AIKEN — About the only drama in Saturday’s final round of the Palmetto Amateur was whether Emmanuel Kountakis would make a bogey.
The former Lakeside High School star eventually did, but it came on the 16th hole when he had matters well in hand. Kountakis fired his second consecutive 3-under-par 67 at Palmetto Golf Club to win by four shots over Billy Kennerly, of Alpharetta, Ga.
The rock-solid Kountakis, who just finished his first season at Mercer University, followed the same game plan as he did all week: play the golf course and not worry about his competitors.
“I wasn’t really worried about where the pins were,” he said. “I was trying to hit the middle of the green, but essentially two putt.”
Kountakis never gave Kennerly or the other challengers much of a chance. He birdied Nos. 2, 8, 10 and 14 before suffering his lone bogey at the long par-3 16th. Even then, Kountakis missed a medium-length par putt after blasting out of the greenside bunker.
Kountakis knew he had command when he saw the leaderboard near the 13th green.
“I knew I had a par-5 hole in front of me and a few holes with iron off tee,” he said.
His caddie, Kyle Olson, also knew his player was in control.
“He basically told me what he was going to do, and I was like, OK,” said Olson, who played with Kountakis one year at Lakeside.
Kennerly began the day one behind Kountakis, but his hopes evaporated when he made three bogeys in his first six holes. He did rally to shoot even-par for the round, but he came away impressed by Kountakis.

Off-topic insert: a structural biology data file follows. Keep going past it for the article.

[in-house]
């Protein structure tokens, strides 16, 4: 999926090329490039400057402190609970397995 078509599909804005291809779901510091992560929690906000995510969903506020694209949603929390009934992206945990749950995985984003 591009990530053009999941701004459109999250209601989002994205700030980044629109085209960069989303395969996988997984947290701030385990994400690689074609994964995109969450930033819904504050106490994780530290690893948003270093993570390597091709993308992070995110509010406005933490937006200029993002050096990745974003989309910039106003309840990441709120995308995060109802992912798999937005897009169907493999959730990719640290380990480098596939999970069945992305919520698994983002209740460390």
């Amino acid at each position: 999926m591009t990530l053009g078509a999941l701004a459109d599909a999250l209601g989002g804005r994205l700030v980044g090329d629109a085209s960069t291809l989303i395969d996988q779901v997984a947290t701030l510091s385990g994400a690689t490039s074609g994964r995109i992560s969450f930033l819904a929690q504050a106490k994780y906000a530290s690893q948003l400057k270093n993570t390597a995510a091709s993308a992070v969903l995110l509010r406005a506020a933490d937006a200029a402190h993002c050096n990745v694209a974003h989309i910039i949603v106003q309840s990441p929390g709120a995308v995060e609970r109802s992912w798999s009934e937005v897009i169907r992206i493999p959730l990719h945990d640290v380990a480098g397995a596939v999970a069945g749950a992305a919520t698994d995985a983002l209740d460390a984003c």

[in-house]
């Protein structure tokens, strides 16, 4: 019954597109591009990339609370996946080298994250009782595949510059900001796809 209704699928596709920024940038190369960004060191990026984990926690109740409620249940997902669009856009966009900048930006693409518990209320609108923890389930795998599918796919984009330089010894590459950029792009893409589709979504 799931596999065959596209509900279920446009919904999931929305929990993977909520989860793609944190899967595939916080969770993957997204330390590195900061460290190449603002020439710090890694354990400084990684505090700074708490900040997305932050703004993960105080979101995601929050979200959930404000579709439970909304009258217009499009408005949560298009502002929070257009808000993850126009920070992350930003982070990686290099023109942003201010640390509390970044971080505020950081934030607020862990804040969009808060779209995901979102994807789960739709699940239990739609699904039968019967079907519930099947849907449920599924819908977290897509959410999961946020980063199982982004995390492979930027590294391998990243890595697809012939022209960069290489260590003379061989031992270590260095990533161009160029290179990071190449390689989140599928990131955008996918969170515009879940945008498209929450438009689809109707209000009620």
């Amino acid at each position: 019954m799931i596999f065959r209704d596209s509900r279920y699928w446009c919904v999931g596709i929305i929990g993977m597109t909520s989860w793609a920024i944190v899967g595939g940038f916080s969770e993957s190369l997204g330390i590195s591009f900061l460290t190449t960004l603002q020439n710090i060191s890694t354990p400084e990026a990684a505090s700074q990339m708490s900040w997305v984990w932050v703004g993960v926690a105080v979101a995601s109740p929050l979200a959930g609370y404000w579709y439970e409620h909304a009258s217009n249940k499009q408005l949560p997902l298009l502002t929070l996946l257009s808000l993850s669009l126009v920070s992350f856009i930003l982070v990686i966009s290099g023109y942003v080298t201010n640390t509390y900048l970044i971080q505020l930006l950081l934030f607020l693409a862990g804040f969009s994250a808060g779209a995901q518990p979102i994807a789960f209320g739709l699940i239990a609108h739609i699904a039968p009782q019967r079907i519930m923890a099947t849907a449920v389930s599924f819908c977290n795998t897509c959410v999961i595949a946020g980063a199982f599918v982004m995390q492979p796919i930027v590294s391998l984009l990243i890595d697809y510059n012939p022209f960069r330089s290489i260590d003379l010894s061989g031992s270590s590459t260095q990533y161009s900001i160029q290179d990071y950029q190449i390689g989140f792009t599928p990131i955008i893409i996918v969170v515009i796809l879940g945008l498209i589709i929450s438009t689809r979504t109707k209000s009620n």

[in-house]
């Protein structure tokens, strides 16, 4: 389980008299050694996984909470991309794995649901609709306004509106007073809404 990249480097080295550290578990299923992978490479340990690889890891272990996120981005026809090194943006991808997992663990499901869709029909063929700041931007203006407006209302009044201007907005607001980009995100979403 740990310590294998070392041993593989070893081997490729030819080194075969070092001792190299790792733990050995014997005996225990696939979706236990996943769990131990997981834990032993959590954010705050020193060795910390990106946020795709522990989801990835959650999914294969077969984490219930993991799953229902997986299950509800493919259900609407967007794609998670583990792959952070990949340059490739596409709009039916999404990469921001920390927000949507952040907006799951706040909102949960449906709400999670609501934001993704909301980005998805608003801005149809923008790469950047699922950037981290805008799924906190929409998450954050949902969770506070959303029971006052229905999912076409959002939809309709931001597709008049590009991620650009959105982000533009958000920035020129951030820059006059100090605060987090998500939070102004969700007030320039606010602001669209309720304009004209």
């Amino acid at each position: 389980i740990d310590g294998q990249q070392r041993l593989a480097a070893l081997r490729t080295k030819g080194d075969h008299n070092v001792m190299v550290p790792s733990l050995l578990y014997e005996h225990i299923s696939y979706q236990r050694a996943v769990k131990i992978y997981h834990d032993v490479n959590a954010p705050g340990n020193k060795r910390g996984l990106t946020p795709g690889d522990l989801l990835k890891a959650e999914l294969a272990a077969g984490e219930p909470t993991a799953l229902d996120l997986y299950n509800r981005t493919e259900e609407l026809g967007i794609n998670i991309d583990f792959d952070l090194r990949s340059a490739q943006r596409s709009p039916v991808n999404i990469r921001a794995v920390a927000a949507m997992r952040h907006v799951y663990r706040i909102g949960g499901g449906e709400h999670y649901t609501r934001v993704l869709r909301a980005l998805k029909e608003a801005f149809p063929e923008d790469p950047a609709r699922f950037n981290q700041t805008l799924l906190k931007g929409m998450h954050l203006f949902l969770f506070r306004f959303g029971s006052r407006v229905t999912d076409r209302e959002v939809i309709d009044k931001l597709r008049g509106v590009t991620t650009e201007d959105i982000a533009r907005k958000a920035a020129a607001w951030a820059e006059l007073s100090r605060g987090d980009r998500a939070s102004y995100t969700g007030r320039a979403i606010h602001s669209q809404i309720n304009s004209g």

“He was really solid,” Kennerly said. “I think he made only one bogey. That’ll do it around here.”
Former North Augusta star Matt NeSmith tied for third along with 36-hole leader Will Long. Both finished at 2-under for 72 holes, seven behind.
Kountakis’ 67 was the low round Saturday, and it was his fourth consecutive round in the 60s. That feat was even more impressive considering he first played Palmetto during a practice round earlier in the week.
“It’s good that I’ve got a couple more years to play this event,” he said.
After he tapped in for par on the final hole, Kountakis was greeted by a large contingent of family and friends.
“It was nice to have the support out here,” he said. “It means a lot.”
The only thing the rest of the elite field has to worry about is Kountakis’ pledge to get better.
“I feel as if I’ve improved a lot in the first year (at Mercer),” he said. “If I keep working on it over the summer, I hope to get better and better.”